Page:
Radar and Sensor Systems
7.1 INTRODUCTION AND CLASSIFICATIONS
Radar stands for radio detection and ranging. It operates by radiating electromagnetic waves and detecting the echo returned from the targets. The nature of an echo signal provides information about the target–range, direction, and velocity. Although radar cannot reorganize the color of the object and resolve the detailed features of the target like the human eye, it can see through darkness, fog and rain, and over a much longer range. It can also measure the range, direction, and velocity of the target.
A basic radar consists of a transmitter, a receiver, and a transmitting and receiving antenna. A very small portion of the transmitted energy is intercepted and reflected by the target. A part of the reflection is reradiated back to the radar (this is called back-reradiation), as shown in Fig. 7.1. The back-reradiation is received by the radar, amplified, and processed. The range to the target is found from the time it takes for the transmitted signal to travel to the target and back. The direction or angular position of the target is determined by the arrival angle of the returned signal. A directive antenna with a narrow beamwidth is generally used to find the direction. The relative motion of the target can be determined from the doppler shift in the carrier frequency of the returned signal.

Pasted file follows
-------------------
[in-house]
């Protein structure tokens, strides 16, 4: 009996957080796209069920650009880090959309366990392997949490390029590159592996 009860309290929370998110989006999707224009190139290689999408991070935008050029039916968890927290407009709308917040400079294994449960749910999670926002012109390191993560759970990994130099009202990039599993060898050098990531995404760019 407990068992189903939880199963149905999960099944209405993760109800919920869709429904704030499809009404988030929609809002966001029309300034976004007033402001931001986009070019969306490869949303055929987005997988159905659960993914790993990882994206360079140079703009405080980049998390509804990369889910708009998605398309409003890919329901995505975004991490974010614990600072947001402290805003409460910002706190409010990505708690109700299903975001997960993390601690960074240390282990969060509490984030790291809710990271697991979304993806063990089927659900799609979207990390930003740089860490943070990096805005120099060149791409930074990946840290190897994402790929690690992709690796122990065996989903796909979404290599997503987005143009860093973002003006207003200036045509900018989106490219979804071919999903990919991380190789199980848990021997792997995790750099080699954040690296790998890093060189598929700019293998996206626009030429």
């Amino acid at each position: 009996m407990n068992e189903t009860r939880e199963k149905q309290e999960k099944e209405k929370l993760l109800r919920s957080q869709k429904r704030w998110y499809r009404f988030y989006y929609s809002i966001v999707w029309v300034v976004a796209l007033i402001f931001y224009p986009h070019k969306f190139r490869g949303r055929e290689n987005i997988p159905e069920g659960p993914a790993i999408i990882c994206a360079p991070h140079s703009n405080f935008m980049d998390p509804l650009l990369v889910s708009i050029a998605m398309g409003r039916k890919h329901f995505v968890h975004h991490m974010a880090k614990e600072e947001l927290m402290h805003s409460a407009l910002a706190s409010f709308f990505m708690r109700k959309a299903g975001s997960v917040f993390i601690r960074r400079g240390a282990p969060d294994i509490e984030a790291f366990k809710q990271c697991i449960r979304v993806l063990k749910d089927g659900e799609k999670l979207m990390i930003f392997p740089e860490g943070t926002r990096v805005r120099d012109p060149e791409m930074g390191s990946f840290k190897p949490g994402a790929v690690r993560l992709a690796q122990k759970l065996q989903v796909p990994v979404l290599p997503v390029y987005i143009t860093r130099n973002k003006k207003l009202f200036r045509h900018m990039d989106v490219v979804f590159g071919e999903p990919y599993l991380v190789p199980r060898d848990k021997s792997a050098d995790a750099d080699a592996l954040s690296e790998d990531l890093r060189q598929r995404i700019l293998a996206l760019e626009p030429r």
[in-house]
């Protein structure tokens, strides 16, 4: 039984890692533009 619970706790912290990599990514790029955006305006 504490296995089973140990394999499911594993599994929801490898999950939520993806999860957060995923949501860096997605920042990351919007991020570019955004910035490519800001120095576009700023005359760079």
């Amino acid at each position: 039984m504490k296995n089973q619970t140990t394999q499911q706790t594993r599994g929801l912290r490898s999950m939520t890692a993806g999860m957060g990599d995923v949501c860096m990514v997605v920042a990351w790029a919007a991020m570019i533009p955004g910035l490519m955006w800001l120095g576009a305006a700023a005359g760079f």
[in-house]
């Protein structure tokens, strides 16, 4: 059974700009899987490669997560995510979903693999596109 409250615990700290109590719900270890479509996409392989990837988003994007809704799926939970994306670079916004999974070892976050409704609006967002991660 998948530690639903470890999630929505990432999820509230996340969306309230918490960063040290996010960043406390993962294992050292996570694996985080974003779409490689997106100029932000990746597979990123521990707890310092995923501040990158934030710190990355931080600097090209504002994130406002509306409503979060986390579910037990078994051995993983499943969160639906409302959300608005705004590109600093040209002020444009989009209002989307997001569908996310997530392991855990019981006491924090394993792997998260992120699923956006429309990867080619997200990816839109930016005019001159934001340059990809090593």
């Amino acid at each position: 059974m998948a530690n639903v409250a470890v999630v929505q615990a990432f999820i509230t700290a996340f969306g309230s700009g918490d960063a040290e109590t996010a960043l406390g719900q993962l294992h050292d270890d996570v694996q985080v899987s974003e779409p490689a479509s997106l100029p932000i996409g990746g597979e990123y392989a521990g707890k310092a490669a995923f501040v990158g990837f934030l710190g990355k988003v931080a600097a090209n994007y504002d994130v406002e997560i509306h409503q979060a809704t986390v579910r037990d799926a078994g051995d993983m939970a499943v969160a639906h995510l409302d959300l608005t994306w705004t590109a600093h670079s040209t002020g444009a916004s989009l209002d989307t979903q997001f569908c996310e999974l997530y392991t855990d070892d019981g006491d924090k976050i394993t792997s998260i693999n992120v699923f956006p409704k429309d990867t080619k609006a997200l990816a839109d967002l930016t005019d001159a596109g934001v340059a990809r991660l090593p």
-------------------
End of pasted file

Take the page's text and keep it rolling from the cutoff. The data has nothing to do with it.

Although the basic concept is fairly simple, the actual implementation of radar could be complicated in order ...